In November 2019, I first heard about a mysterious virus in Wuhan, China. While I felt empathy and concern for those who were impacted by it, I did not give it much thought. At least, I didn’t, at first.
At the start of 2020, there were more news reports about this strange virus that was no longer contained to one city, but that had started to spread across the globe. On March 9, the reality of the situation began to settle in for me in an unexpected way. The harsh reality of the pandemic began to sink in for me when Pearl Jam postponed their 2020 tour, which meant that I would not be traveling to Nashville for their April 2 show, and I was not sure, if or when, I ever would.
Trust and believe, I am not making light, or trivializing the loss of life and other detrimental health and socioeconomic effects, of the pandemic. I am fully aware that there were, and still are, far worse impacts of the pandemic than the cancellation of my favorite band’s 2020 tour. Just bear with me.
For many of us, music is a vital part of our lives. Music has the ability to transport us back in time, evoking a wide array of emotions, reminding us of particular people, places, and events, and conveying our thoughts and feelings when our own words may fall short. It is part of our celebrations, rituals, ceremonies, and daily routines, and each of us has a unique life soundtrack.
During the pandemic, concerts were canceled and postponed, and musicians took to performing live from their homes and studios and recording videos to fill the void. It was definitely not the same, but it was better than nothing. It also was a small sacrifice to make to keep everyone safe and healthy.
As the weeks turned into months and the months turned into years, I wondered if live music, as we knew it, had died with the pandemic. Thankfully, it survived, and on September 16, 2022, I was there to witness its resurrection. After 2 years, 5 months, and 14 days, my husband and I made the trip from Louisville, Kentucky to Nashville, Tennessee to attend the rescheduled Pearl Jam show. The wait finally was over!
As we sat in our seats, I simply took it all in, not wanting to miss a moment. The fans filing into the arena. The audience talking and laughing with one another. The crew setting up the stage. The palpable energy that permeated the air. It was surreal.
When the lights went down to signal the start of the show, my eyes welled up with happy tears, and my heart swelled with pure joy and gratitude. As the opening notes of Nothingman reached my ears, I found myself completely immersed in the music. For the next two hours, nothing else mattered. Nothing.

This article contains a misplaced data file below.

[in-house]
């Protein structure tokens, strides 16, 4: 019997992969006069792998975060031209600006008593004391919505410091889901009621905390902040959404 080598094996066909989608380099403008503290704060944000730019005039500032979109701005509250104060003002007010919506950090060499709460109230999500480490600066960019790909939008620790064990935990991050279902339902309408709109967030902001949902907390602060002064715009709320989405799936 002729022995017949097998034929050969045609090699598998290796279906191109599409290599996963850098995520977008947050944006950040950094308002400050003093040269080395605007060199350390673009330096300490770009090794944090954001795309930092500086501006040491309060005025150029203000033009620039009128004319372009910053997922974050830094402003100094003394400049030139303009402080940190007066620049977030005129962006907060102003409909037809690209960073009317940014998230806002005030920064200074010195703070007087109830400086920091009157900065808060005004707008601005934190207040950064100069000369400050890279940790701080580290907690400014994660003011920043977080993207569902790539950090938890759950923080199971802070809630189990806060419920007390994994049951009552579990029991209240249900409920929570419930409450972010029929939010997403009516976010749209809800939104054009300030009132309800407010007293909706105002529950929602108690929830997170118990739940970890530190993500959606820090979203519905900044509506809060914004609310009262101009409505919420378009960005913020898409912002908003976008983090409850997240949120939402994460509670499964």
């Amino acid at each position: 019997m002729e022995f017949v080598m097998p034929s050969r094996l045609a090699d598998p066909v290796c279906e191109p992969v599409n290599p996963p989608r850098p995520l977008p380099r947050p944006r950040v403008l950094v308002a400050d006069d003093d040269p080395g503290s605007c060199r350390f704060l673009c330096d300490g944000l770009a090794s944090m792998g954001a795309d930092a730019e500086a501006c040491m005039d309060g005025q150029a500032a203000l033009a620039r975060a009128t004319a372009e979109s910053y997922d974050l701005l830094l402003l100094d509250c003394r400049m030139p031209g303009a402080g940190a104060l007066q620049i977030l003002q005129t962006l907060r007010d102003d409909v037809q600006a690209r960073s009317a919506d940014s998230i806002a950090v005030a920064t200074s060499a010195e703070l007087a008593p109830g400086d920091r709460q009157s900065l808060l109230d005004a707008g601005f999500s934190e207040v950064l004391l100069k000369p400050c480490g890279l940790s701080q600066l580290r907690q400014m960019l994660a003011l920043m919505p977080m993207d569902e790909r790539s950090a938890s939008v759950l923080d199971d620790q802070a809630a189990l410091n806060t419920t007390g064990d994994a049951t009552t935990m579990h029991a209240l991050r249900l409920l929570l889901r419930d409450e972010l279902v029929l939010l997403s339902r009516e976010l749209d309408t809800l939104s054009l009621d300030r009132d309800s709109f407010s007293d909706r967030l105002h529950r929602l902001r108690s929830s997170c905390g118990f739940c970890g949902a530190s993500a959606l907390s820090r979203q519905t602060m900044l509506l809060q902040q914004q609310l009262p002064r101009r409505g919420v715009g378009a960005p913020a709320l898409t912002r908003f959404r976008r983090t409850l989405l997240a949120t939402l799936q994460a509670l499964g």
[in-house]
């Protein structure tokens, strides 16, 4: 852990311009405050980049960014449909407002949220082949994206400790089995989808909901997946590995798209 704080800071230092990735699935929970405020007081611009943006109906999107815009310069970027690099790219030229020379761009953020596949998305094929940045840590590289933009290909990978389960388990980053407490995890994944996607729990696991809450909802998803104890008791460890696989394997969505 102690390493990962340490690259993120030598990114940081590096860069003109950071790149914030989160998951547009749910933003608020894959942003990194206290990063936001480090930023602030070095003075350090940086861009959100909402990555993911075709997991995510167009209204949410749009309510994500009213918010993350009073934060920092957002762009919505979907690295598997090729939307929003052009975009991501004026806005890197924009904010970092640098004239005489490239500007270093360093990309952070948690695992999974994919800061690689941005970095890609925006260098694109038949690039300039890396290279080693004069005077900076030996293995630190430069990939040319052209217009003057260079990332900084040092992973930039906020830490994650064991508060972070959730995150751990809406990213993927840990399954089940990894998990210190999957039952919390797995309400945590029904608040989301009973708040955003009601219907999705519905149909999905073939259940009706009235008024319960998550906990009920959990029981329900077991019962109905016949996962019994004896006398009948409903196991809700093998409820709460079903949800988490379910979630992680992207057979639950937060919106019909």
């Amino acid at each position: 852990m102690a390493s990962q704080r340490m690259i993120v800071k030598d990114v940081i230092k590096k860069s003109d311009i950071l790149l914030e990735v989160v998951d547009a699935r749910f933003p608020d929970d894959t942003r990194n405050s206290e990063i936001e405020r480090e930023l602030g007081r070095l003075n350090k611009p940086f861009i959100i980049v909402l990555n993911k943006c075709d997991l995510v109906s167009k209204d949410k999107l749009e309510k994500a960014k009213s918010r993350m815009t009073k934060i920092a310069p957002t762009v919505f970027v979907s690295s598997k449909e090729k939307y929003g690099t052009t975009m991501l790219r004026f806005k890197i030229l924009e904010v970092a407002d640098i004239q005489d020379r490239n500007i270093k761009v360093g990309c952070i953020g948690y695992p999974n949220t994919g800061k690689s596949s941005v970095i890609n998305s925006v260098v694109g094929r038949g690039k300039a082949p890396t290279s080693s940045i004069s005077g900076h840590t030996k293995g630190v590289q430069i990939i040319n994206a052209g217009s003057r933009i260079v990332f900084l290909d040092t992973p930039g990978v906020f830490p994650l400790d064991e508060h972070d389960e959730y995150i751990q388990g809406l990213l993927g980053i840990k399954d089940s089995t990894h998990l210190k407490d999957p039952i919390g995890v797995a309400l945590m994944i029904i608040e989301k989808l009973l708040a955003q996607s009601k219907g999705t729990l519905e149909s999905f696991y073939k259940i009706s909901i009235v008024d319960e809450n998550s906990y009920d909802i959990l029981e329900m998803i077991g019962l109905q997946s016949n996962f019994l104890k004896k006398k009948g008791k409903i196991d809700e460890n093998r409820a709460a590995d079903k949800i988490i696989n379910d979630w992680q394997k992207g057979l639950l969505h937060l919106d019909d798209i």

Again, that is the magic of music. It can suspend time and provide a respite from daily routines, worries, and challenges, even if only for a moment. It can inspire, soothe, and comfort us, and it can bring diverse groups of people together to share in their mutual love and appreciation for music.
After the concert, I was still amped up and was not quite ready to go to sleep, so, John and I stayed up late to talk. As we each recounted parts of the concert that stood out to us, I suddenly was overcome with emotion and teared up, as I talked about how much I had missed experiencing music live and how much being there with him tonight meant to me. Fortunately, he is used to my tears, and he understood. Even better, there was still more to come.
The next morning, we headed home to Louisville, to see Pearl Jam perform that evening at the Bourbon and Beyond Festival. This time, we were joined by one of our college friends and three of his friends. Thanks to some fancy maneuvering, we were able to get within about twenty yards of the stage, which is the closest I have ever been to the band. There was plenty of bourbon, sweat, and happy tears, and all was right in the world.
As we continue to navigate the pandemic and beyond, my hope is that we find moments when we can lose ourselves in something we love. If not music, then, whatever brings you happiness and solace, especially during difficult times. Never underestimate the power of indulging in something you are passionate about in life. It isn’t a luxury; it’s a necessity.
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